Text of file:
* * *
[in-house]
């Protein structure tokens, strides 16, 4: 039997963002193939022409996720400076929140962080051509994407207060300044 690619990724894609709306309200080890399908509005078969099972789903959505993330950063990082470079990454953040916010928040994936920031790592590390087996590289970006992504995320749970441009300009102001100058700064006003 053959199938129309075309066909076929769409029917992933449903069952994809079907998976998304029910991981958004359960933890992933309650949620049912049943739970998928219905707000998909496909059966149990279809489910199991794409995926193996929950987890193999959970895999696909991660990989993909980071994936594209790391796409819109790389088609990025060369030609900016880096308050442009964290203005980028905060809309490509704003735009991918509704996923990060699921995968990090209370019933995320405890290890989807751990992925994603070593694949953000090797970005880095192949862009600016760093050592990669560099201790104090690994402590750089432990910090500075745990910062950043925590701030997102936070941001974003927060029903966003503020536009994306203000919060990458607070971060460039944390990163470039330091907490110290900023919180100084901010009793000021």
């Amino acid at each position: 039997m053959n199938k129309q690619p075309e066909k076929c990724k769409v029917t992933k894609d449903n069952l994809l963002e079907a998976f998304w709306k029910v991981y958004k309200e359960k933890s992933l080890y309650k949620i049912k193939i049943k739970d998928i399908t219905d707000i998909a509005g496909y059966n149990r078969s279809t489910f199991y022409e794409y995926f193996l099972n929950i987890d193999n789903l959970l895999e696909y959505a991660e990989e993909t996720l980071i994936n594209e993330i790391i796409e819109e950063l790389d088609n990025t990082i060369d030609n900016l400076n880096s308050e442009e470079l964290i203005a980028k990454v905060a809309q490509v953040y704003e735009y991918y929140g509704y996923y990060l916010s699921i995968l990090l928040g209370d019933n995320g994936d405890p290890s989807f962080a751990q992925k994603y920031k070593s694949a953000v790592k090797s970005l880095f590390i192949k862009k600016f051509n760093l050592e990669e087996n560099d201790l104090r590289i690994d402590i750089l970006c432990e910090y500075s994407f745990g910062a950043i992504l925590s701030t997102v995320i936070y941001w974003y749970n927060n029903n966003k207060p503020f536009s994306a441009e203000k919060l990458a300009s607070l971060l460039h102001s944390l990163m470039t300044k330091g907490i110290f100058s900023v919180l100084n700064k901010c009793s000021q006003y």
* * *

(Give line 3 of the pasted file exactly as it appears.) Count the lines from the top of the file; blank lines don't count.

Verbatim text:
């Amino acid at each position: 039997m053959n199938k129309q690619p075309e066909k076929c990724k769409v029917t992933k894609d449903n069952l994809l963002e079907a998976f998304w709306k029910v991981y958004k309200e359960k933890s992933l080890y309650k949620i049912k193939i049943k739970d998928i399908t219905d707000i998909a509005g496909y059966n149990r078969s279809t489910f199991y022409e794409y995926f193996l099972n929950i987890d193999n789903l959970l895999e696909y959505a991660e990989e993909t996720l980071i994936n594209e993330i790391i796409e819109e950063l790389d088609n990025t990082i060369d030609n900016l400076n880096s308050e442009e470079l964290i203005a980028k990454v905060a809309q490509v953040y704003e735009y991918y929140g509704y996923y990060l916010s699921i995968l990090l928040g209370d019933n995320g994936d405890p290890s989807f962080a751990q992925k994603y920031k070593s694949a953000v790592k090797s970005l880095f590390i192949k862009k600016f051509n760093l050592e990669e087996n560099d201790l104090r590289i690994d402590i750089l970006c432990e910090y500075s994407f745990g910062a950043i992504l925590s701030t997102v995320i936070y941001w974003y749970n927060n029903n966003k207060p503020f536009s994306a441009e203000k919060l990458a300009s607070l971060l460039h102001s944390l990163m470039t300044k330091g907490i110290f100058s900023v919180l100084n700064k901010c009793s000021q006003y």